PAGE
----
According to psychic Amanda Tooke, infants and monitors are the perfect storm when it comes to rousing the paranormal. ‘Babies and children up to the age of about seven are very receptive to seeing and hearing spirits and angels. They are too young to have been conditioned into not believing in such things, they simply accept. As we get older, we’re told these things don’t exist so we close off to them even though they are all around us,’ says Amanda. She believes that ‘spirits use electrical devices to communicate so it’s not uncommon for parents to see and hear things on monitors that they can’t explain. It’s a golden opportunity for spirits to make themselves known. They don’t want to scare us with a full-blown apparition so they use the monitor to present as a light or a sound.’
I tell Amanda an anecdote from a mother called Stacie who contacted me. Stacie’s mother-in-law had died from cancer when Stacie was pregnant with her first child, a boy. When he was three months old, she moved his crib from her bedroom to his own nursery, which had very creaky floorboards.
‘One night, about a week after we moved him into that room, I woke to hear the floor creaking through the monitor. At first, I assumed it was my husband, then I realised he was in bed next to me,’ says Stacie. ‘Then, clear as anything, I heard my mother-in-law saying “You’re so perfect, I’m so proud of you.” I leapt out of bed and ran to his room but he was sleeping peacefully.
‘Around the time she died I had experienced very strong, premature contractions – I was only 28 weeks pregnant. Two years after her death my second child, a girl, was born on the same date she’d died. Towards the end of that labour I didn’t think I could carry on, but I heard her voice comforting me and saying that I was having a girl. It’s hard not to believe that she wanted to be part of her grandchildren’s lives even after death.’
Tales from the crib
There are many stories of baby monitors picking up supernatural activity. Three mums share their creepy experiences
When my daughter Sarah was two we moved into a very old rural cottage. Previously a brilliant sleeper, she began getting up every night, crying and unsettled, complaining she was cold even though the house was warm. The GP checked her out and said she was fine so we invested in a video monitor to keep an eye on her. Every night we would hear a ‘shhhing’ noise, and the temperature notification on the screen showed her room was much colder than the rest of the house, before Sarah would start crying out for us. I was really frightened and confided in my mother, a practising Catholic, who insisted the house be blessed by the local priest. My husband and I agreed and after the blessing – which included holy water being sprinkled in Sarah’s room – she returned to sleeping through and there were no more noises via the monitor.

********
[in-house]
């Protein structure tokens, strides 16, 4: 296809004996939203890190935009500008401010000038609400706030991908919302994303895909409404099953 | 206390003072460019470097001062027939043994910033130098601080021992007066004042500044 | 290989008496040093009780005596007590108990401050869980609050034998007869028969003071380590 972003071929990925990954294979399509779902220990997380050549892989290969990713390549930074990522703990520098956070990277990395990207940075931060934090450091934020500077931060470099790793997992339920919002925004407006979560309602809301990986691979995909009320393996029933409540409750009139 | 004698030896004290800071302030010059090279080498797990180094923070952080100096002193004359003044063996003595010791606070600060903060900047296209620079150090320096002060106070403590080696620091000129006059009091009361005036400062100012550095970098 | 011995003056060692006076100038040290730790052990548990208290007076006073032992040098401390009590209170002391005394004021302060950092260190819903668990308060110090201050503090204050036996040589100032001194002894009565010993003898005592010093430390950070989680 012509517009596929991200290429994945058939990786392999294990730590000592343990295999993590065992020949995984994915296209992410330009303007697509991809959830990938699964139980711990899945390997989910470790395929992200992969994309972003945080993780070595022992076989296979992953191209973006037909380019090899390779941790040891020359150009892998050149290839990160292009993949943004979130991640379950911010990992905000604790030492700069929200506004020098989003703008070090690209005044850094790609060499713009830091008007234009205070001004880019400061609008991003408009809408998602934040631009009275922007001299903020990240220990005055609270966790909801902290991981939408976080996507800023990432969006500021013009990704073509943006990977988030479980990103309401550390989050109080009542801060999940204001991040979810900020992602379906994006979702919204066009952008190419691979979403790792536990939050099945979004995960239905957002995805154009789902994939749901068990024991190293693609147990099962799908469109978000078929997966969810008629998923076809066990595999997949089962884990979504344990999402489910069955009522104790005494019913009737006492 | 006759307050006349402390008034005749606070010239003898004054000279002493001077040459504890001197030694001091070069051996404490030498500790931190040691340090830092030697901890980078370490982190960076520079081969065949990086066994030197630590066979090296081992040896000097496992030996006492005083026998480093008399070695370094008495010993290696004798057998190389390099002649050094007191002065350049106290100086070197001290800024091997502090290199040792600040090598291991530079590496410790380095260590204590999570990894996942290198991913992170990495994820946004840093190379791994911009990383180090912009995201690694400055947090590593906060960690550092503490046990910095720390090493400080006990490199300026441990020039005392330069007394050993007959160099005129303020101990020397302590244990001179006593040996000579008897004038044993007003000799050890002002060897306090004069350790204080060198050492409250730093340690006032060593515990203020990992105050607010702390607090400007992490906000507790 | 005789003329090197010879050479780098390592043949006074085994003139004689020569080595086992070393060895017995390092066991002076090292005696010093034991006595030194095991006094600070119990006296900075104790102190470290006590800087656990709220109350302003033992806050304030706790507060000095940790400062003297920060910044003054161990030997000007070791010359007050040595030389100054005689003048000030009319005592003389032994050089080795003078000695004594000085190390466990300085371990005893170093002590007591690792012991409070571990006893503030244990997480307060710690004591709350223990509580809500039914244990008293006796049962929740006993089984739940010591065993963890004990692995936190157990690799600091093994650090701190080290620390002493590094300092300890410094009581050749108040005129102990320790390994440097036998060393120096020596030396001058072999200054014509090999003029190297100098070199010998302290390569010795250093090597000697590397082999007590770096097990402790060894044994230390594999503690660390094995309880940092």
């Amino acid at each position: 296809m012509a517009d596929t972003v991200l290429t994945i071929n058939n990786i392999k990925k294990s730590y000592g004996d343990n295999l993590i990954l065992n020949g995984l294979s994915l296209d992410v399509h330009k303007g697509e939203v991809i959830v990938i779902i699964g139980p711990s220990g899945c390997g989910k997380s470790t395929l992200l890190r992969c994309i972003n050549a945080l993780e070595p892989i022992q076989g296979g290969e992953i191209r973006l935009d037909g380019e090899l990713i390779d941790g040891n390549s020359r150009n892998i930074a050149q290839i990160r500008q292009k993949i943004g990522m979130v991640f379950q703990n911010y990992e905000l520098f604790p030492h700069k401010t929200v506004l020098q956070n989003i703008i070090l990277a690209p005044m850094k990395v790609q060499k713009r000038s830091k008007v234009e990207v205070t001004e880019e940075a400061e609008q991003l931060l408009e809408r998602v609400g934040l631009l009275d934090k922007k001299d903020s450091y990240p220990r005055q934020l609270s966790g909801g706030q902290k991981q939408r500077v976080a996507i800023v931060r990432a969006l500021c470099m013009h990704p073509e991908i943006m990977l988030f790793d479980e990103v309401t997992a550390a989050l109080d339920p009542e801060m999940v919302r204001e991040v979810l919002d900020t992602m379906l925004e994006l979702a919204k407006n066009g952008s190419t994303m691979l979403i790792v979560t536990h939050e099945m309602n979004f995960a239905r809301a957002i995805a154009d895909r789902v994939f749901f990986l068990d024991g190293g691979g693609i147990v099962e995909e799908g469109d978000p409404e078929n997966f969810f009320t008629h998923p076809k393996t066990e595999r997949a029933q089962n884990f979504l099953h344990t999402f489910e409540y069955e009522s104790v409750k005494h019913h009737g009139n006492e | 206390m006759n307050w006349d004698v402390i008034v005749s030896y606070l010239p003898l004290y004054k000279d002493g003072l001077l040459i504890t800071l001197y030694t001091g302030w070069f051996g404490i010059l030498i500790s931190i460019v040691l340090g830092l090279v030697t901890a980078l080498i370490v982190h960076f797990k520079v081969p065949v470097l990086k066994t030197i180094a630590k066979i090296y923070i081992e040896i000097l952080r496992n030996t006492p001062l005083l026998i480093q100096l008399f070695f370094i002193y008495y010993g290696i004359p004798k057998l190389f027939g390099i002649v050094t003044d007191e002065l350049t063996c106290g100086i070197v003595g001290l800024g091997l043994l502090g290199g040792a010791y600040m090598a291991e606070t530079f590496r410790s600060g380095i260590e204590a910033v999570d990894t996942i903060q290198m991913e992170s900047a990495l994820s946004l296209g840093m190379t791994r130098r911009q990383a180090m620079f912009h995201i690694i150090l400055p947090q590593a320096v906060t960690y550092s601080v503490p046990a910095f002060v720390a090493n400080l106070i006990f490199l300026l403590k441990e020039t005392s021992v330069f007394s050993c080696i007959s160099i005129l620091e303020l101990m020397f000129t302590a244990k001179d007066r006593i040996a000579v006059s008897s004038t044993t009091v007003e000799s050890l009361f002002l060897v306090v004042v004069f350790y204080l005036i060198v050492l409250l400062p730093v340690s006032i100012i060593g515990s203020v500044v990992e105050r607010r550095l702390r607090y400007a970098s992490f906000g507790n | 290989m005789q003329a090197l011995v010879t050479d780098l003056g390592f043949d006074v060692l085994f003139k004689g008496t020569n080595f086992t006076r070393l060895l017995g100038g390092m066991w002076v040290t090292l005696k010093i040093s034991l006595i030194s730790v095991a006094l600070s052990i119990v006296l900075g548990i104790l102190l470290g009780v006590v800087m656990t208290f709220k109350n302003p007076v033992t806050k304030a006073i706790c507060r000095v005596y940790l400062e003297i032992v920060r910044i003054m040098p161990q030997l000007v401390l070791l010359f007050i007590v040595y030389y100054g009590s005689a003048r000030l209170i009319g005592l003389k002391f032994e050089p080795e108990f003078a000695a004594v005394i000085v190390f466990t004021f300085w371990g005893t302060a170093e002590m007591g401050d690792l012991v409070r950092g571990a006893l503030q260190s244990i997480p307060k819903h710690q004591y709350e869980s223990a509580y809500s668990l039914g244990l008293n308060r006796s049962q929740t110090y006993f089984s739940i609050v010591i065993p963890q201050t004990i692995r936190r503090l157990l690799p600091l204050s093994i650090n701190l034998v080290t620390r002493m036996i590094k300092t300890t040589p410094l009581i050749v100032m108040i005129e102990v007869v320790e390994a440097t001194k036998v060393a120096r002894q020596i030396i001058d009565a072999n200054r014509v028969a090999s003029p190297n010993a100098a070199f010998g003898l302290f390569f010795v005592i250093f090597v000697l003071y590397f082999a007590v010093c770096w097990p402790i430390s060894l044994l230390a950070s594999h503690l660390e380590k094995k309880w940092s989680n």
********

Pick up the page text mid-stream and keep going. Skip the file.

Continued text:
Once, when my daughter was about two, my monitor picked up my daughter laughing at something in her bedroom. I went to check on her and she was pointing at something and saying, ‘Man, funny man’ then, ‘Mummy’s grandad.’ I told her, ‘No, Grandad is at home, go to sleep.’ She looked at me very seriously and said, ‘No. MUMMY’S grandad.’ He had died a year before she was born.
Kirstie, Milton Keynes
One night when my son was three months old, we were staying at my parents’ house with his crib and monitor in the spare room. Mum and I were watching TV when we heard a tuneless whistling via the monitor. I raced to the room but it was empty, bar my son. A few days later, Mum mentioned it to a neighbour who told her that an elderly man, known for walking around whistling, had lived in her house years before.
Amanda believes it’s common for loved ones who have died to want to be around when a new child is born. ‘If parents are open to the idea that a deceased relative is present, then they may well see or hear activity that otherwise would be missed or dismissed, because spirits are very subtle.’
Of course, for every believer there is a sceptic and consultant psychologist Dr Elena Touroni of The Chelsea Psychology Clinic says all of these experiences are rooted in normal parental emotions, not the paranormal.
‘It’s very natural for parents, especially those of young babies and toddlers, to have an intensified sense of anxiety and alertness triggered by physiological factors and things such as sleep deprivation, plus the stress and new responsibilities that come with parenthood. It’s a time of great change in every sense, and that can have a knock-on psychological impact,’ says Dr Touroni.
‘Parents pay more attention to what is around them because of that heightened concern, noticing things they may previously have missed, and may read these sights and sounds as suspicious or even dangerous, because of their anxiety.’
Dr Touroni also explains that believing a deceased relative is present is more likely to be rooted in grief than the paranormal. ‘The arrival of a child can trigger feelings of loss and a deep-rooted desire for that absent person to be there. So a person can project that desire and believe something they see or hear is a “sign” of their presence. It’s totally understandable and if it gives someone comfort there’s no harm in it.
‘These beliefs only become problematic when they start to affect a parent’s day-to-day life. For example, if they become paranoid about their child’s safety or can’t move on from a loved one’s death because they believe they’re still present.’
I ask Amanda about the green lights in my son’s room. ‘Orbs, which can be different colours, are often angels – these are different to spirits. Spirits are loved ones who have passed over, but we all have an angel assigned to us,’ she says.
I’m not sure how I’m going to explain this to my husband – or whether I’m convinced. But there is no disputing that many parents believe something supernatural is going on in their child’s room. Do you?
- Have you experienced something strange on your baby monitor? Tell us your stories at email@example.com